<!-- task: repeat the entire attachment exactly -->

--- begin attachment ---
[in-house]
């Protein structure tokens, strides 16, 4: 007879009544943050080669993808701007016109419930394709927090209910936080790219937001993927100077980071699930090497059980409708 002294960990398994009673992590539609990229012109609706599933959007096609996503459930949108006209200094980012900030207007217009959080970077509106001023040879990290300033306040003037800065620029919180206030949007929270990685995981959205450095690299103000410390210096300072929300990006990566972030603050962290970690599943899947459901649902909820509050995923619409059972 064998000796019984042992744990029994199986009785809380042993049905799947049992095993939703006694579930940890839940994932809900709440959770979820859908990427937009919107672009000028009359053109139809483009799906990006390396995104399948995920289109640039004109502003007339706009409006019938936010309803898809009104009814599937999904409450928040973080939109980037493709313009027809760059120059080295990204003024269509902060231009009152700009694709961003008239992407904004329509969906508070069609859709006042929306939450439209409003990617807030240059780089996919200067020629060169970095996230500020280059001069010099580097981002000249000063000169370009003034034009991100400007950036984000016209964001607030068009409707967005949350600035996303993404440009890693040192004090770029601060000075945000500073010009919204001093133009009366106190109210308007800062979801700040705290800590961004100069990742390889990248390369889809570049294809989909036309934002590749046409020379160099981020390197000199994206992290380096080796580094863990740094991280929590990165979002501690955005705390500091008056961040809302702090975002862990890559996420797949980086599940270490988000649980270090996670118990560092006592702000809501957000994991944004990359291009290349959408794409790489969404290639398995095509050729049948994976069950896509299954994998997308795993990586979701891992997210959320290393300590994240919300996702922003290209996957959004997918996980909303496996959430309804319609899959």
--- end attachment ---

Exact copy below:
[in-house]
């Protein structure tokens, strides 16, 4: 007879009544943050080669993808701007016109419930394709927090209910936080790219937001993927100077980071699930090497059980409708 002294960990398994009673992590539609990229012109609706599933959007096609996503459930949108006209200094980012900030207007217009959080970077509106001023040879990290300033306040003037800065620029919180206030949007929270990685995981959205450095690299103000410390210096300072929300990006990566972030603050962290970690599943899947459901649902909820509050995923619409059972 064998000796019984042992744990029994199986009785809380042993049905799947049992095993939703006694579930940890839940994932809900709440959770979820859908990427937009919107672009000028009359053109139809483009799906990006390396995104399948995920289109640039004109502003007339706009409006019938936010309803898809009104009814599937999904409450928040973080939109980037493709313009027809760059120059080295990204003024269509902060231009009152700009694709961003008239992407904004329509969906508070069609859709006042929306939450439209409003990617807030240059780089996919200067020629060169970095996230500020280059001069010099580097981002000249000063000169370009003034034009991100400007950036984000016209964001607030068009409707967005949350600035996303993404440009890693040192004090770029601060000075945000500073010009919204001093133009009366106190109210308007800062979801700040705290800590961004100069990742390889990248390369889809570049294809989909036309934002590749046409020379160099981020390197000199994206992290380096080796580094863990740094991280929590990165979002501690955005705390500091008056961040809302702090975002862990890559996420797949980086599940270490988000649980270090996670118990560092006592702000809501957000994991944004990359291009290349959408794409790489969404290639398995095509050729049948994976069950896509299954994998997308795993990586979701891992997210959320290393300590994240919300996702922003290209996957959004997918996980909303496996959430309804319609899959």